May is American Stroke Month. The recent deaths of beloved filmmaker John Singleton, aged 51 and actor Luke Perry, aged 52, serve as a sad reminder of why awareness of stroke warning signs is so vital. It’s also important to have a response plan for what to do if a stroke is suspected.
Generally, we tend to think of stroke as a medical condition affecting the elderly – and while stroke risk does increase in older years, the reality is that people of any age can suffer a stroke. In fact, health authorities say that the stroke risk for younger people is climbing.
“The deaths of Perry and Singleton underscore the fact that strokes are becoming more common among middle-aged adults. Between 2003 and 2012, the odds of being admitted to a hospital following an ischemic stroke — the most common type of stroke — increased 35.6% among U.S. residents ages 35 to 44. For those 45 to 54, the odds increased 20.5% over the same period, according to a 2017 study published in the Journal of the American Medical Assn.”
It’s important to learn stroke symptoms and act immediately, because with rapid treatment, stroke damage can be limited and the person can have a better chance of recovery. Experts say to think FAST: Facial drooping, Arm weakness, Slurred speech, and Take action, time is vital. The symptoms are ones that we might identify as a stroke in the elderly, but we might not be looking for such symptoms in people who are young or middle-aged. In younger people, these and other common stroke symptoms might be misattributed to intoxication or drug use.
Limit your risk
Here’s some good news: an estimated 80% of strokes in the US are considered preventable. There are two primary types of risk factors for stroke:
Uncontrollable factors, such as age, gender, race and ethnicity, family history, a prior stroke and certain health conditions.
Modifiable factors, such as high blood pressure, high cholesterol, smoking, a diet high in saturated fats, physical inactivity and obesity.
This video depicts an elderly person who is having stroke symptoms and what happens afterwards. It’s well done. Save a life by having a better understanding of stroke and by knowing what signs and symptoms to look for.
We tend to think of the flu as a winter illness, but October is the start of flu season in the United States, continuing on through May and generally peaking in January or February. It’s not too early to think about getting your flu shot now, and if you need a good reason, the Chicago Tribune reports on some news about the toll of last year’s flu season:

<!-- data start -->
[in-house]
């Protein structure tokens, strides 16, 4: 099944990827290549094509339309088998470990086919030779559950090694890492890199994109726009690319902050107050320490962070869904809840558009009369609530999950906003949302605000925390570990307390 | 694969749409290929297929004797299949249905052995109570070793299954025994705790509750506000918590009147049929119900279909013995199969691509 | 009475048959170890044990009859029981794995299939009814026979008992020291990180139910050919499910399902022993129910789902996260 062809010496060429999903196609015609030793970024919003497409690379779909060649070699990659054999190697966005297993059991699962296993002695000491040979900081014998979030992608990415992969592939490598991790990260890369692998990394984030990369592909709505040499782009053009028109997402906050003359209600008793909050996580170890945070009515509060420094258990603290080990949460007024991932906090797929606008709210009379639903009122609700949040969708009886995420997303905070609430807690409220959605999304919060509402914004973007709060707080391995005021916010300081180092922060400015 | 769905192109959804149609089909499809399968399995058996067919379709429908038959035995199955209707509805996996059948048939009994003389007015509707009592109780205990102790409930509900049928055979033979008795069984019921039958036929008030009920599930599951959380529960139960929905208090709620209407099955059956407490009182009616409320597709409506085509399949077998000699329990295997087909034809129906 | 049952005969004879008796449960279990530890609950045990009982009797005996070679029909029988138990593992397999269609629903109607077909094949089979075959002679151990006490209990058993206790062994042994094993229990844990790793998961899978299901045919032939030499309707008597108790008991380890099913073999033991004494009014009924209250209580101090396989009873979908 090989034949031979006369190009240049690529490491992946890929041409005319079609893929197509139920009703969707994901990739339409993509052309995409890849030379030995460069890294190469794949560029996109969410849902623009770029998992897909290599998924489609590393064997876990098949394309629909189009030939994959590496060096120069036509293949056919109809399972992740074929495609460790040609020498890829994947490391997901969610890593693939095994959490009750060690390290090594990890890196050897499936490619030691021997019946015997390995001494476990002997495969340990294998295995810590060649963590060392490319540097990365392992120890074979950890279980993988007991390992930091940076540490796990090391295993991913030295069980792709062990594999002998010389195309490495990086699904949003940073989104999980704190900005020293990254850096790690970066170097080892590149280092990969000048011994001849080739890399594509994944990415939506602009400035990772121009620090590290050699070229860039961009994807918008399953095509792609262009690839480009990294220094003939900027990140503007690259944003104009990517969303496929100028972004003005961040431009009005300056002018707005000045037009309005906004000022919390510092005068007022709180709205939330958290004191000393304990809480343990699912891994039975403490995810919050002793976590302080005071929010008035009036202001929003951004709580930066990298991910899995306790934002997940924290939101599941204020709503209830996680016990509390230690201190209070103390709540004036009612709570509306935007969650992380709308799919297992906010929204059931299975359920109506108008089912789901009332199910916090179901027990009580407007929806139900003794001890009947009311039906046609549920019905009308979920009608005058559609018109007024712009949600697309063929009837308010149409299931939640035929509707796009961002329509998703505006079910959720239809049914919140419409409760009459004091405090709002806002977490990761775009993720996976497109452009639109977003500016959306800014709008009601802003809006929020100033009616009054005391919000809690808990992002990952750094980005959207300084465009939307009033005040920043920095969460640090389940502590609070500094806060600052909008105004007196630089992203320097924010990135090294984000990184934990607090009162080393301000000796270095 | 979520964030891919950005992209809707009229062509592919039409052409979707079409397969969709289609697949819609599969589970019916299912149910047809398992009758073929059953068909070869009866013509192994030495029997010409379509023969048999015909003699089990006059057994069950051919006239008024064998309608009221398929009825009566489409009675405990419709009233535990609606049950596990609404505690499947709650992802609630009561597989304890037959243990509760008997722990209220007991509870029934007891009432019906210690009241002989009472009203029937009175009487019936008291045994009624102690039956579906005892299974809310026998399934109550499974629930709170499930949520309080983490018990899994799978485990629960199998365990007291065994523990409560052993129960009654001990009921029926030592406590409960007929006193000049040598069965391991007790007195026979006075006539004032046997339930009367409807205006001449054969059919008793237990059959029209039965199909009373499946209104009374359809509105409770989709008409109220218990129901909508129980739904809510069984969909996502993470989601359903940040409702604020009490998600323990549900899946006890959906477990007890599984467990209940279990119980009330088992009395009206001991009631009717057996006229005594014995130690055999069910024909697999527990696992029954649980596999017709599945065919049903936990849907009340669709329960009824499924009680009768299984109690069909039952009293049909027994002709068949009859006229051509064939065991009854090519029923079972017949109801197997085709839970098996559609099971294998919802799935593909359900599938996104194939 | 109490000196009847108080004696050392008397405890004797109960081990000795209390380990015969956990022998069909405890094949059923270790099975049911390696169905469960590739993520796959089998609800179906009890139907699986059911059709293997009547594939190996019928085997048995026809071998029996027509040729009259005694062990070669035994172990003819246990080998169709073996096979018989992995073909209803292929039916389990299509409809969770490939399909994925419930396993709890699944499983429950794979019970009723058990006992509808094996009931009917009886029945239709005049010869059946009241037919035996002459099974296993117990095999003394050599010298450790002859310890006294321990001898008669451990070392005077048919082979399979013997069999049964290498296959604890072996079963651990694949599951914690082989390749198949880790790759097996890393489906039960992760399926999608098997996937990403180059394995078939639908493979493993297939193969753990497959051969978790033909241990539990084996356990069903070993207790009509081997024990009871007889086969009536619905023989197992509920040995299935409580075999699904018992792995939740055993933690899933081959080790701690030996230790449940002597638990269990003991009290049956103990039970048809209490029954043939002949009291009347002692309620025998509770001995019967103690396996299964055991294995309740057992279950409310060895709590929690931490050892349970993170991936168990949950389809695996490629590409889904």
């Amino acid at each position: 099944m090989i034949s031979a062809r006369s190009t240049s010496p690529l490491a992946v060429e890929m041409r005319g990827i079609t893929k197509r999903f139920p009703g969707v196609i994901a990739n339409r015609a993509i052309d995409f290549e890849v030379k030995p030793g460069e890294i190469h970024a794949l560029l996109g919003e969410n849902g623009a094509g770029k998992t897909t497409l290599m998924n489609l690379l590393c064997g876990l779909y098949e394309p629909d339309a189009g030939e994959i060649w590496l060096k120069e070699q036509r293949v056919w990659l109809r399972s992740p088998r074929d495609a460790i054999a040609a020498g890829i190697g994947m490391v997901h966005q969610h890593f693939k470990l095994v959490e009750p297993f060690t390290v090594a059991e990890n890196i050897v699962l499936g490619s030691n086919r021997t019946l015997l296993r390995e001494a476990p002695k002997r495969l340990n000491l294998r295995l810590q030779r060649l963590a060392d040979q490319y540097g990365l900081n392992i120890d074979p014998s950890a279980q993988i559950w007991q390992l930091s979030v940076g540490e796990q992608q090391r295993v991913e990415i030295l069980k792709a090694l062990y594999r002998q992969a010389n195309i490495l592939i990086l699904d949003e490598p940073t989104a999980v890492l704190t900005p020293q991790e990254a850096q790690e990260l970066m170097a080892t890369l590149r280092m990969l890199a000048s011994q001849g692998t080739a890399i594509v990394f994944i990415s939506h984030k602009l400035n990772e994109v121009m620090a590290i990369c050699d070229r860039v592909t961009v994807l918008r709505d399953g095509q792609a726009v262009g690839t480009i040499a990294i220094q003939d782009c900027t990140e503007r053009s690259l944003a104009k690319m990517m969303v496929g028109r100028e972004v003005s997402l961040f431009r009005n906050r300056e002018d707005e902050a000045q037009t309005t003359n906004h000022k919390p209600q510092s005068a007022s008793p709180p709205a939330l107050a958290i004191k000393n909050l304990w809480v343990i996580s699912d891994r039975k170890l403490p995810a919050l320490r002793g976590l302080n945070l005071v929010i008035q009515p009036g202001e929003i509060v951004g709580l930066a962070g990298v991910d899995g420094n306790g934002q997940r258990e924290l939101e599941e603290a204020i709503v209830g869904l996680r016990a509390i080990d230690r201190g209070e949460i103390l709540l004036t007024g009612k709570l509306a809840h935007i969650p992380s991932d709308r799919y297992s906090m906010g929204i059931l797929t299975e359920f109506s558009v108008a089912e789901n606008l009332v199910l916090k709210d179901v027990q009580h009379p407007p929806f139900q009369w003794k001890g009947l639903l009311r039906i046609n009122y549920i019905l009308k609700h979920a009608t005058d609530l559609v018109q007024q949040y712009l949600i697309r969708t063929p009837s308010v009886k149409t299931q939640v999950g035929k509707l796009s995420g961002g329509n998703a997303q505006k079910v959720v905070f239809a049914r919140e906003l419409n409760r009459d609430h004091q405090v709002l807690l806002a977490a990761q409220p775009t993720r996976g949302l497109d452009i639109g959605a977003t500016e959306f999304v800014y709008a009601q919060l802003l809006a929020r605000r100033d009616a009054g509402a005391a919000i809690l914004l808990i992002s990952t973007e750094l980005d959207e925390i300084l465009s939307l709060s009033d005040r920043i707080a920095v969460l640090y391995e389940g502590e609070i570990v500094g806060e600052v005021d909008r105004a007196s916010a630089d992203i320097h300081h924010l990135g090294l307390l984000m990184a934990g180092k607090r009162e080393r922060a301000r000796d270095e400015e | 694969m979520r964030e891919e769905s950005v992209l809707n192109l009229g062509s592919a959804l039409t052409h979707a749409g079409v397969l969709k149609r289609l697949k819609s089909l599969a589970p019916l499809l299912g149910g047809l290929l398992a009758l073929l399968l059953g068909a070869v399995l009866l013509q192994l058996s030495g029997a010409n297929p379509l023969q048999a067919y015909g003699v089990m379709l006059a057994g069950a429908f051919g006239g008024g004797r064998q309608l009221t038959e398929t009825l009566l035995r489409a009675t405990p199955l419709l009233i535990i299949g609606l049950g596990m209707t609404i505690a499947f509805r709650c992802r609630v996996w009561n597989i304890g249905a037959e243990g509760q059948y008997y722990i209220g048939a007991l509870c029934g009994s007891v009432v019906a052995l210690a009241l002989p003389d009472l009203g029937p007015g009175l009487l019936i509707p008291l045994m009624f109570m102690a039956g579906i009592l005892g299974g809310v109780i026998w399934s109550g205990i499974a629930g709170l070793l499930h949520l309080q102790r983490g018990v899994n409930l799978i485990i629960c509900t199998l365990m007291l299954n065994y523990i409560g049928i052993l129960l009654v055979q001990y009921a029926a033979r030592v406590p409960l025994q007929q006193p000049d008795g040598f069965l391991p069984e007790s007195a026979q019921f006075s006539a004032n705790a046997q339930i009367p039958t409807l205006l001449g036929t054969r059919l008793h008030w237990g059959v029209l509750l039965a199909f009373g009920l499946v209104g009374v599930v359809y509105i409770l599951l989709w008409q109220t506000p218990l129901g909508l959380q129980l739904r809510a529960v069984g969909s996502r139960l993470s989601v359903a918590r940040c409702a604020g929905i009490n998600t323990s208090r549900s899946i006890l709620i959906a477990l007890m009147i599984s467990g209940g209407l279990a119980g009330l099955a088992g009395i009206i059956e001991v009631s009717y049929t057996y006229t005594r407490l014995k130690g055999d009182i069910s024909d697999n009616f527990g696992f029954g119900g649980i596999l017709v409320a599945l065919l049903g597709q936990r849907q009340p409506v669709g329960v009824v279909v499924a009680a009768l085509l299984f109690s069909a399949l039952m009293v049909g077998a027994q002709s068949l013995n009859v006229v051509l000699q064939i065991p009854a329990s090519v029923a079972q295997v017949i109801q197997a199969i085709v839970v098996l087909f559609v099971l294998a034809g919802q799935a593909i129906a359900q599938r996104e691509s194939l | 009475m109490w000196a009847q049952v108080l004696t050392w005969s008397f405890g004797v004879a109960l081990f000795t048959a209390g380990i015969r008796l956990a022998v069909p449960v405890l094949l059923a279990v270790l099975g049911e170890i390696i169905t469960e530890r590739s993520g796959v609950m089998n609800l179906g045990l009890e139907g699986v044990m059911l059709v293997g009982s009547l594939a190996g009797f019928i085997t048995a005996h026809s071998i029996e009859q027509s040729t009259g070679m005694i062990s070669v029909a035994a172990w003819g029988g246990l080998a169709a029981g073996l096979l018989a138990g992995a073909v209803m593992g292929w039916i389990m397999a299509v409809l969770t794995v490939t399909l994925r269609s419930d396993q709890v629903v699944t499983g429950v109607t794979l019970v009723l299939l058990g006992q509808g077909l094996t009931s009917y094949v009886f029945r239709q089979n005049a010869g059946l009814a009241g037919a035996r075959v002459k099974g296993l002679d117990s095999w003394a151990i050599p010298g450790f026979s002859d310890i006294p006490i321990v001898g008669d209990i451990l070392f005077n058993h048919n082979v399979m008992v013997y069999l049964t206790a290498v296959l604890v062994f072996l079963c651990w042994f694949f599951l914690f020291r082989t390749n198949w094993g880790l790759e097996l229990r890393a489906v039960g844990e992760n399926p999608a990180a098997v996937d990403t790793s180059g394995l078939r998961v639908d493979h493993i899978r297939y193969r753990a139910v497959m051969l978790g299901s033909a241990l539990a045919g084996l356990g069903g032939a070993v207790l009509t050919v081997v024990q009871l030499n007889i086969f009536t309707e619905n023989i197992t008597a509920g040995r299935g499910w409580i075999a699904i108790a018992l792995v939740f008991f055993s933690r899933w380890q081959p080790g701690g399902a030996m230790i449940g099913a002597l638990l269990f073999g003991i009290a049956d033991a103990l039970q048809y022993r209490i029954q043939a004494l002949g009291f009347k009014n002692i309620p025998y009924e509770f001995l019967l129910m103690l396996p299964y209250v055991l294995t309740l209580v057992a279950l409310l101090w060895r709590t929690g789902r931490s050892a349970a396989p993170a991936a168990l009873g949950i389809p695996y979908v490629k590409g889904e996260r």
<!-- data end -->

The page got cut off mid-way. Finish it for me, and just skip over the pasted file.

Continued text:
“More than 80,000 people died from the flu last season in the United States, according to early estimates from the Centers for Disease Control and Prevention. Although it’s far lower than the almost 700,000 people who died in the U.S. during the so-called Spanish flu pandemic that hit worldwide 100 years ago, last season was a “record-breaking” death toll, the highest since at least the late 1970s, according to the CDC.
The flu deaths last season were nearly 10,000 higher than the estimated number who died from drug overdoses and almost double the number of those estimated to have died in motor vehicle crashes. An estimated 900,000 plus were hospitalized, the public health agency said. In Illinois, more than 2,300 were admitted to intensive care units for flu-related illness.”
Apparently, that isn’t evidence enough to convince people to get vaccinated – less than half of the population gets a shot each year. If you are a flu shot skeptic, the Harvard Medical School shoots down 10 common flu myths – check out the article to get the facts.
Myth: You can catch the flu from the vaccine.
Myth: Healthy people don’t need to be vaccinated.
Myth: Getting the flu vaccination is all you need to do to protect yourself from the flu.
Myth: The flu is just a bad cold.